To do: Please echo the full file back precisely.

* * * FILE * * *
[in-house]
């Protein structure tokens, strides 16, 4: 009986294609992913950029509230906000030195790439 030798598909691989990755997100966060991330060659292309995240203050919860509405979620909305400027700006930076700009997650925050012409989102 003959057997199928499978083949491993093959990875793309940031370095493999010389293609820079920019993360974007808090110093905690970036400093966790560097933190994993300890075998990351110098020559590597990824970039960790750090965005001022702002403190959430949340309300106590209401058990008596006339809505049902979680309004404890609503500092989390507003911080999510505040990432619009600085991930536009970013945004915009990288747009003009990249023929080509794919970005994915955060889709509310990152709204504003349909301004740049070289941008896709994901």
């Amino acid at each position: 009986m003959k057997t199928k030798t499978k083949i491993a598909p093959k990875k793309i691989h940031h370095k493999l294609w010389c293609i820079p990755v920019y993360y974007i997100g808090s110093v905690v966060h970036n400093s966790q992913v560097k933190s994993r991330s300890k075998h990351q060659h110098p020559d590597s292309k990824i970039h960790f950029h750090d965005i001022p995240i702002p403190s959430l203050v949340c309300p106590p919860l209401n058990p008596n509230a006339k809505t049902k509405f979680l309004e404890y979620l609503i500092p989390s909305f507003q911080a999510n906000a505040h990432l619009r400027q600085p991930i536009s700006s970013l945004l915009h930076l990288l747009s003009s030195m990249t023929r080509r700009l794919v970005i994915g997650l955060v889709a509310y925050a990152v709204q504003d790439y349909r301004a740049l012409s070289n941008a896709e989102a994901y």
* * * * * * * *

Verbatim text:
[in-house]
């Protein structure tokens, strides 16, 4: 009986294609992913950029509230906000030195790439 030798598909691989990755997100966060991330060659292309995240203050919860509405979620909305400027700006930076700009997650925050012409989102 003959057997199928499978083949491993093959990875793309940031370095493999010389293609820079920019993360974007808090110093905690970036400093966790560097933190994993300890075998990351110098020559590597990824970039960790750090965005001022702002403190959430949340309300106590209401058990008596006339809505049902979680309004404890609503500092989390507003911080999510505040990432619009600085991930536009970013945004915009990288747009003009990249023929080509794919970005994915955060889709509310990152709204504003349909301004740049070289941008896709994901």
């Amino acid at each position: 009986m003959k057997t199928k030798t499978k083949i491993a598909p093959k990875k793309i691989h940031h370095k493999l294609w010389c293609i820079p990755v920019y993360y974007i997100g808090s110093v905690v966060h970036n400093s966790q992913v560097k933190s994993r991330s300890k075998h990351q060659h110098p020559d590597s292309k990824i970039h960790f950029h750090d965005i001022p995240i702002p403190s959430l203050v949340c309300p106590p919860l209401n058990p008596n509230a006339k809505t049902k509405f979680l309004e404890y979620l609503i500092p989390s909305f507003q911080a999510n906000a505040h990432l619009r400027q600085p991930i536009s700006s970013l945004l915009h930076l990288l747009s003009s030195m990249t023929r080509r700009l794919v970005i994915g997650l955060v889709a509310y925050a990152v709204q504003d790439y349909r301004a740049l012409s070289n941008a896709e989102a994901y």